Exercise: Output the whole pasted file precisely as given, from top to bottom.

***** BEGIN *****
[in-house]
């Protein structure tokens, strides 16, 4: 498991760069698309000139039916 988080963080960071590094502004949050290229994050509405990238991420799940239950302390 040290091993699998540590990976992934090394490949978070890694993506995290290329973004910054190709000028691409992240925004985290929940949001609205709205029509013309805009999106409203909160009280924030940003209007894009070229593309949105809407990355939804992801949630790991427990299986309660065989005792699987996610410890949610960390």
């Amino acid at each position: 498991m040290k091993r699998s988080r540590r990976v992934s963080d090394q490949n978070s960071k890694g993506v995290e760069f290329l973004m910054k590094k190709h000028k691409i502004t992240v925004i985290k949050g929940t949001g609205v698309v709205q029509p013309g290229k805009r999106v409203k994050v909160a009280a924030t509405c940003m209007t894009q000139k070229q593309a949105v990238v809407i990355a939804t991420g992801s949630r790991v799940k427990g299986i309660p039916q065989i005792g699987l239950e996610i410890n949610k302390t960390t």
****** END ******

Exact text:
[in-house]
């Protein structure tokens, strides 16, 4: 498991760069698309000139039916 988080963080960071590094502004949050290229994050509405990238991420799940239950302390 040290091993699998540590990976992934090394490949978070890694993506995290290329973004910054190709000028691409992240925004985290929940949001609205709205029509013309805009999106409203909160009280924030940003209007894009070229593309949105809407990355939804992801949630790991427990299986309660065989005792699987996610410890949610960390």
């Amino acid at each position: 498991m040290k091993r699998s988080r540590r990976v992934s963080d090394q490949n978070s960071k890694g993506v995290e760069f290329l973004m910054k590094k190709h000028k691409i502004t992240v925004i985290k949050g929940t949001g609205v698309v709205q029509p013309g290229k805009r999106v409203k994050v909160a009280a924030t509405c940003m209007t894009q000139k070229q593309a949105v990238v809407i990355a939804t991420g992801s949630r790991v799940k427990g299986i309660p039916q065989i005792g699987l239950e996610i410890n949610k302390t960390t």